Samsung Wants You To Be Fearless With The Help Of Gear VR

December 2, 2016 - Written By Justin Diaz

Samsung’s Canadian arm is hoping to inspire people to conquer their fears with a new campaign appropriately titled #BeFearless, with which it’s promoting the use of its Gear VR virtual reality headset to help people be fearless in everything they do, whether it’s mastering the art of conversation in an interview or setting out on an expedition that you might have otherwise been putting off due to your fear of heights. Whatever the case may be, Samsung thinks the Gear VR can help, and it’s challenging individuals to give things a try through the use of #BeFearless apps.

Naturally, its first two applications (which are presumably the first two of more to come) are about the fears of public speaking, and the fear of heights. If you’re someone who has trouble with one of or even both of those things, it starts to make a little bit of sense how something like an immersive VR experience could help you overcome those fears. The experiences of VR dump you right into the middle of so many different worlds, a lot of them based on fantasy, whether it be a game or a movie of some sort, and many of those experiences do their job inexplicably well of placing you in the middle of something so real it’s almost as if you’re part of what’s going on. With that mind, #BeFearless Public Speaking and #BeFearless Heights are setting out to immerse users in situations that might make them uncomfortable at first, but will likely lead to an end result of mastering those two environments.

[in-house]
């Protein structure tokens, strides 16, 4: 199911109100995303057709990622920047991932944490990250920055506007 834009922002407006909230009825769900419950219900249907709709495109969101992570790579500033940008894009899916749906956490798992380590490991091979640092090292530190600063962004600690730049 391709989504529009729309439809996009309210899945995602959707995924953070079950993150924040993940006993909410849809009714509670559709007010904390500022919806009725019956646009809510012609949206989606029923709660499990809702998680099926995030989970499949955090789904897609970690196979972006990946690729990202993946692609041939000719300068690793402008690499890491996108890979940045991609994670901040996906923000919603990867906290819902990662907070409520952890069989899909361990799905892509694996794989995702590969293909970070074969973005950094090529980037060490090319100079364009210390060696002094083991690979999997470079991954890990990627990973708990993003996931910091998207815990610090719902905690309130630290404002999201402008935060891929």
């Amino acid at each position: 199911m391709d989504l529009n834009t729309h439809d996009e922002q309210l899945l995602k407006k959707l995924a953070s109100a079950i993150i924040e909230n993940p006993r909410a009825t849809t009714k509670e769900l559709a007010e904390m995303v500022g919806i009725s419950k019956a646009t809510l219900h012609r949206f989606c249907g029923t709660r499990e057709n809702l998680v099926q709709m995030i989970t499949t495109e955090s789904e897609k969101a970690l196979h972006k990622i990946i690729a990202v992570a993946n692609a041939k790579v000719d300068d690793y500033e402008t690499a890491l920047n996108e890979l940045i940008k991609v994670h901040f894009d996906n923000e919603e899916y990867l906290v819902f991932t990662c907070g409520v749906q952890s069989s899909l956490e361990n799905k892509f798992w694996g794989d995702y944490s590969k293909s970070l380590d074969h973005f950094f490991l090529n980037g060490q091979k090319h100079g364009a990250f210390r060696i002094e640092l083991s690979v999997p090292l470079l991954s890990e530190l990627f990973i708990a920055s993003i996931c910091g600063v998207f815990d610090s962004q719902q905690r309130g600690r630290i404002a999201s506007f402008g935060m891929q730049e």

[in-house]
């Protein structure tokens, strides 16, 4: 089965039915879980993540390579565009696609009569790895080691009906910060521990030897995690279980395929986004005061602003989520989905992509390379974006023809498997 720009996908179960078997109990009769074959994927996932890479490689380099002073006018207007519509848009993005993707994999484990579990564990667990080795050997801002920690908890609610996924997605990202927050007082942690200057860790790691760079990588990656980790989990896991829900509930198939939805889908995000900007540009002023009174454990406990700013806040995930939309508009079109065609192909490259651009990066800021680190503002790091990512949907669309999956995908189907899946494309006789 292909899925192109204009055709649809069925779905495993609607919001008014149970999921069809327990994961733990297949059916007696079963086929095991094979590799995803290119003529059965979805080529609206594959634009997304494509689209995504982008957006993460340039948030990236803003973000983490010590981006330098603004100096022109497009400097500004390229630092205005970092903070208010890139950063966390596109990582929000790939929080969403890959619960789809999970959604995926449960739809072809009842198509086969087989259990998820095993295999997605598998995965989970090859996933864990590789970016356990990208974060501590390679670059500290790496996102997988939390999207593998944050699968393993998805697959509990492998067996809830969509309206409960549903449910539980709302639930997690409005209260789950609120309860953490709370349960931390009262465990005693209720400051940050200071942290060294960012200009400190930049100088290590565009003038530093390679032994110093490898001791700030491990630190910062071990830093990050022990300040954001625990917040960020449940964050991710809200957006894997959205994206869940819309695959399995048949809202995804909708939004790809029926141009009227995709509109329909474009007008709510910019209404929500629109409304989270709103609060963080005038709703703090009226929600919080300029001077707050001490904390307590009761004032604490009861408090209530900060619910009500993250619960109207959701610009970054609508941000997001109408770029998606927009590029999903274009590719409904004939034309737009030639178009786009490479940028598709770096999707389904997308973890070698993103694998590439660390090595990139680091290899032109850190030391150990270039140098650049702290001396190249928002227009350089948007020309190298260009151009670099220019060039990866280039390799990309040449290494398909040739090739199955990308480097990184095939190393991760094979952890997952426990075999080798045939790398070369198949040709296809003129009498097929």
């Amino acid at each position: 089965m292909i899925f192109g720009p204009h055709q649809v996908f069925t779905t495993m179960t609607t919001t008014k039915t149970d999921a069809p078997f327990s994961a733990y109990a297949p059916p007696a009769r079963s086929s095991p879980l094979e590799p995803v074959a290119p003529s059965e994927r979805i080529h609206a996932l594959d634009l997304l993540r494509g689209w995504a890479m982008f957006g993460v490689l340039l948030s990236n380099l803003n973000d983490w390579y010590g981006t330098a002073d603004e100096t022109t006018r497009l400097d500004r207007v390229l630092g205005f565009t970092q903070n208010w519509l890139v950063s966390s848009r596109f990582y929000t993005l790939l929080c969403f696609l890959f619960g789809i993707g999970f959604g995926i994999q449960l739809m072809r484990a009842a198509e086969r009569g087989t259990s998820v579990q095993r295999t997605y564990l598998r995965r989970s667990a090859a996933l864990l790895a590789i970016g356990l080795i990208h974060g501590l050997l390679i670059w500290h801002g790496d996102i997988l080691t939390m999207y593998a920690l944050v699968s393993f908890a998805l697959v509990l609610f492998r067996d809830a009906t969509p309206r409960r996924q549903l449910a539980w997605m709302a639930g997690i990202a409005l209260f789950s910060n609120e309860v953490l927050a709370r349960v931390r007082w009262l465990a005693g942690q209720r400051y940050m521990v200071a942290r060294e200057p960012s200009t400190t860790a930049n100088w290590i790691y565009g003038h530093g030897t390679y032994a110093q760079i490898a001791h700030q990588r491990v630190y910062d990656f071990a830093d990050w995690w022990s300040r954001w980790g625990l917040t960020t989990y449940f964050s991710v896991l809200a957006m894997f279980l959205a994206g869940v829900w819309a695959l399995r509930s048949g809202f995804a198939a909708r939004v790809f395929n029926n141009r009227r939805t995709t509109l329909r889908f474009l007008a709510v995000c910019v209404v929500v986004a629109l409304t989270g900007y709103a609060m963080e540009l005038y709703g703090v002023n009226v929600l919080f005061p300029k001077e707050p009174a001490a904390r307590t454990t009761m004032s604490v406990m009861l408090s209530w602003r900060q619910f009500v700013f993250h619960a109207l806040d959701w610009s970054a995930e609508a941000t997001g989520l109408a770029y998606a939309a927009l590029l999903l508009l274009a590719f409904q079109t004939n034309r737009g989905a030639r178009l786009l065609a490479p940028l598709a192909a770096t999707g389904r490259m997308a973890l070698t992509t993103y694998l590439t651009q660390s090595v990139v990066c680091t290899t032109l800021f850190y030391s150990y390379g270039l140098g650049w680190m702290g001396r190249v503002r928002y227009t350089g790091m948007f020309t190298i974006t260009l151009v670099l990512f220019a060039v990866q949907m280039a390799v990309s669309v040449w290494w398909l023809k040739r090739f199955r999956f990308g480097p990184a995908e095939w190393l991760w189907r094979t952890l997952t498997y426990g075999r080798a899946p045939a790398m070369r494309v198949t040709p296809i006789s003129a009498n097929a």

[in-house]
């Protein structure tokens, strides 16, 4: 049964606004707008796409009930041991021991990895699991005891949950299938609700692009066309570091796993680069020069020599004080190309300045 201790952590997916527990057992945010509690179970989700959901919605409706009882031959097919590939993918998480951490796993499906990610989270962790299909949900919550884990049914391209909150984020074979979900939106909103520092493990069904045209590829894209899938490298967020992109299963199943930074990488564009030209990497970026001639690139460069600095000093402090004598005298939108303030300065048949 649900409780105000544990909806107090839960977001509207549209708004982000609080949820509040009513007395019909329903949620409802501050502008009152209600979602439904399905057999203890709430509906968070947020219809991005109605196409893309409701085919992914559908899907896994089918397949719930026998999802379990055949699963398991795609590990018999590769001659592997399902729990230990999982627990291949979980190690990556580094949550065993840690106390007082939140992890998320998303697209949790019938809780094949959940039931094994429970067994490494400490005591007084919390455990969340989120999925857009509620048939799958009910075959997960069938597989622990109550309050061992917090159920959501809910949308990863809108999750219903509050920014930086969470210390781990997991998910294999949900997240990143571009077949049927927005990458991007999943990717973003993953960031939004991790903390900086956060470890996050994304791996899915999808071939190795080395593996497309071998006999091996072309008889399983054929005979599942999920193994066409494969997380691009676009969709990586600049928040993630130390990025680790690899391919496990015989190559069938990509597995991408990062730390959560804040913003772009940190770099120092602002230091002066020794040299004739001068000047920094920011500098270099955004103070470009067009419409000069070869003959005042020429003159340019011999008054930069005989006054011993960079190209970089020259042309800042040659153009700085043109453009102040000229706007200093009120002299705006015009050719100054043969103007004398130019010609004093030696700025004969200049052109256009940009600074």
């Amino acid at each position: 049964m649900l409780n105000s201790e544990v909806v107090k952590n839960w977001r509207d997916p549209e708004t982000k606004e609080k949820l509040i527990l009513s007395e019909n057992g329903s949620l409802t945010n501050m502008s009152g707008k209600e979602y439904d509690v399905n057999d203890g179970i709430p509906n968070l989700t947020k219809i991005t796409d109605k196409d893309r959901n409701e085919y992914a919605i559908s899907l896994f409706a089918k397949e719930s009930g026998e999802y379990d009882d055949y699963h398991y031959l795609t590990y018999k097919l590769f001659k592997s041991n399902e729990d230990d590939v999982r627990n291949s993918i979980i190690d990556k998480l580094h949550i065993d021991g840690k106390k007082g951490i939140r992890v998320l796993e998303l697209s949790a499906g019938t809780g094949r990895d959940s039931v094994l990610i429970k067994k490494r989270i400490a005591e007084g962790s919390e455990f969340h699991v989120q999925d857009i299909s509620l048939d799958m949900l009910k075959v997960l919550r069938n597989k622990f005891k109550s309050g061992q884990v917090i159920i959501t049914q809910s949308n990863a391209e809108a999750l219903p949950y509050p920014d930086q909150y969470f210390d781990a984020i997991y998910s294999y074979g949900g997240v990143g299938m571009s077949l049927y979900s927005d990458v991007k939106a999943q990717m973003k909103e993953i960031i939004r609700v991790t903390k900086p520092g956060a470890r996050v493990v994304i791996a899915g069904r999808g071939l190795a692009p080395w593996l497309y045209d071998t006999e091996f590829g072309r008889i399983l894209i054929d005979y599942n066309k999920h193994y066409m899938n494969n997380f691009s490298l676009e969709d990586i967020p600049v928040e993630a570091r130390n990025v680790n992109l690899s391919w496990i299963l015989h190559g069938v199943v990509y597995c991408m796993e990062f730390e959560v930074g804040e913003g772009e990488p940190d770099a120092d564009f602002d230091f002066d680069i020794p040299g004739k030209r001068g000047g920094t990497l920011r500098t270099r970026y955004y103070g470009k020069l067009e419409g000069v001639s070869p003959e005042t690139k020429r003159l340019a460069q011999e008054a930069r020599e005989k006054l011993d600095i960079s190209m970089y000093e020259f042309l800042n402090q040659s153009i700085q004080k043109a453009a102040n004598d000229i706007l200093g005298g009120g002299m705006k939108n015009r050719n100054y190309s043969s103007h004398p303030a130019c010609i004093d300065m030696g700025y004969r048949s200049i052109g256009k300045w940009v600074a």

For people to use the apps, they’ll need to have the Gear VR headset, new or old model, and a compatible Galaxy smartphone. In addition, users will also need a headset with a mic, and while this doesn’t need to be Bluetooth-enabled, Samsung points out ever so subtly in their tutorial video that the Gear IconX would be perfect for the job. They also recommend the use of a Gear S3 to help measure your heart rate during the process. Both apps will have a fairly in-depth set of actions that can be completed and an overall robust experience. With the public speaking app for example, users can upload their own PDF presentation that they may be planning to use in a real-life situation, and act out that presentation in the app in front of a crowd of digital people, followed by a series of scores and results to measure their performance. It’s certainly a different use of VR technology compared to most of what’s been promoted thus far, but it’s likely going to be quite useful too.